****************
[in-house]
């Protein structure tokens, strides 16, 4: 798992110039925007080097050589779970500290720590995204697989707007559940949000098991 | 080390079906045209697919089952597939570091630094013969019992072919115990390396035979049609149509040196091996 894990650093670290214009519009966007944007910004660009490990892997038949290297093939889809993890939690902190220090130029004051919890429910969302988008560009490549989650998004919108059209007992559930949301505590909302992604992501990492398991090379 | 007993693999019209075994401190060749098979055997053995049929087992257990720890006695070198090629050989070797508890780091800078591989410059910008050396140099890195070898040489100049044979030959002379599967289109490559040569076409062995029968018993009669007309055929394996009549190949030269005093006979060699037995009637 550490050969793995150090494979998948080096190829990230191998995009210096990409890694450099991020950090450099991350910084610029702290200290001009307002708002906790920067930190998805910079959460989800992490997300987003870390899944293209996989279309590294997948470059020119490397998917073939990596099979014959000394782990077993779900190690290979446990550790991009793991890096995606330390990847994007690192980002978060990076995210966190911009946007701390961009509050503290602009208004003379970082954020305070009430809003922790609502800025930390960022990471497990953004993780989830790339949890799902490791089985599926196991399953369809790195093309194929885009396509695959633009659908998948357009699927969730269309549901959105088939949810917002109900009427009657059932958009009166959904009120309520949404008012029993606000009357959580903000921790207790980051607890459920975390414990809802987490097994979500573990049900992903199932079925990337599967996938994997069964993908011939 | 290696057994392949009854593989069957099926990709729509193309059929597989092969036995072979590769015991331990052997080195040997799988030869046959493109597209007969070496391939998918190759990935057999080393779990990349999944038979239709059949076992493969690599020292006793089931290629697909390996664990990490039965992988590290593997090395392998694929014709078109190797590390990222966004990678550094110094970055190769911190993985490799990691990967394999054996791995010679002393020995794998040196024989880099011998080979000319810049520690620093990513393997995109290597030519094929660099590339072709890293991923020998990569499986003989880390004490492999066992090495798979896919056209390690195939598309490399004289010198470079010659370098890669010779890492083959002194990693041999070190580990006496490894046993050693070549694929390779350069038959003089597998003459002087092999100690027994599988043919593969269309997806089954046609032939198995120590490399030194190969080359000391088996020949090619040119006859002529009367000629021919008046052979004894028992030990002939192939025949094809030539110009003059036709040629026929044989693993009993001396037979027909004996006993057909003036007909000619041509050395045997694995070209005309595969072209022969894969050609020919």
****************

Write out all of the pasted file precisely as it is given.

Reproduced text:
[in-house]
């Protein structure tokens, strides 16, 4: 798992110039925007080097050589779970500290720590995204697989707007559940949000098991 | 080390079906045209697919089952597939570091630094013969019992072919115990390396035979049609149509040196091996 894990650093670290214009519009966007944007910004660009490990892997038949290297093939889809993890939690902190220090130029004051919890429910969302988008560009490549989650998004919108059209007992559930949301505590909302992604992501990492398991090379 | 007993693999019209075994401190060749098979055997053995049929087992257990720890006695070198090629050989070797508890780091800078591989410059910008050396140099890195070898040489100049044979030959002379599967289109490559040569076409062995029968018993009669007309055929394996009549190949030269005093006979060699037995009637 550490050969793995150090494979998948080096190829990230191998995009210096990409890694450099991020950090450099991350910084610029702290200290001009307002708002906790920067930190998805910079959460989800992490997300987003870390899944293209996989279309590294997948470059020119490397998917073939990596099979014959000394782990077993779900190690290979446990550790991009793991890096995606330390990847994007690192980002978060990076995210966190911009946007701390961009509050503290602009208004003379970082954020305070009430809003922790609502800025930390960022990471497990953004993780989830790339949890799902490791089985599926196991399953369809790195093309194929885009396509695959633009659908998948357009699927969730269309549901959105088939949810917002109900009427009657059932958009009166959904009120309520949404008012029993606000009357959580903000921790207790980051607890459920975390414990809802987490097994979500573990049900992903199932079925990337599967996938994997069964993908011939 | 290696057994392949009854593989069957099926990709729509193309059929597989092969036995072979590769015991331990052997080195040997799988030869046959493109597209007969070496391939998918190759990935057999080393779990990349999944038979239709059949076992493969690599020292006793089931290629697909390996664990990490039965992988590290593997090395392998694929014709078109190797590390990222966004990678550094110094970055190769911190993985490799990691990967394999054996791995010679002393020995794998040196024989880099011998080979000319810049520690620093990513393997995109290597030519094929660099590339072709890293991923020998990569499986003989880390004490492999066992090495798979896919056209390690195939598309490399004289010198470079010659370098890669010779890492083959002194990693041999070190580990006496490894046993050693070549694929390779350069038959003089597998003459002087092999100690027994599988043919593969269309997806089954046609032939198995120590490399030194190969080359000391088996020949090619040119006859002529009367000629021919008046052979004894028992030990002939192939025949094809030539110009003059036709040629026929044989693993009993001396037979027909004996006993057909003036007909000619041509050395045997694995070209005309595969072209022969894969050609020919």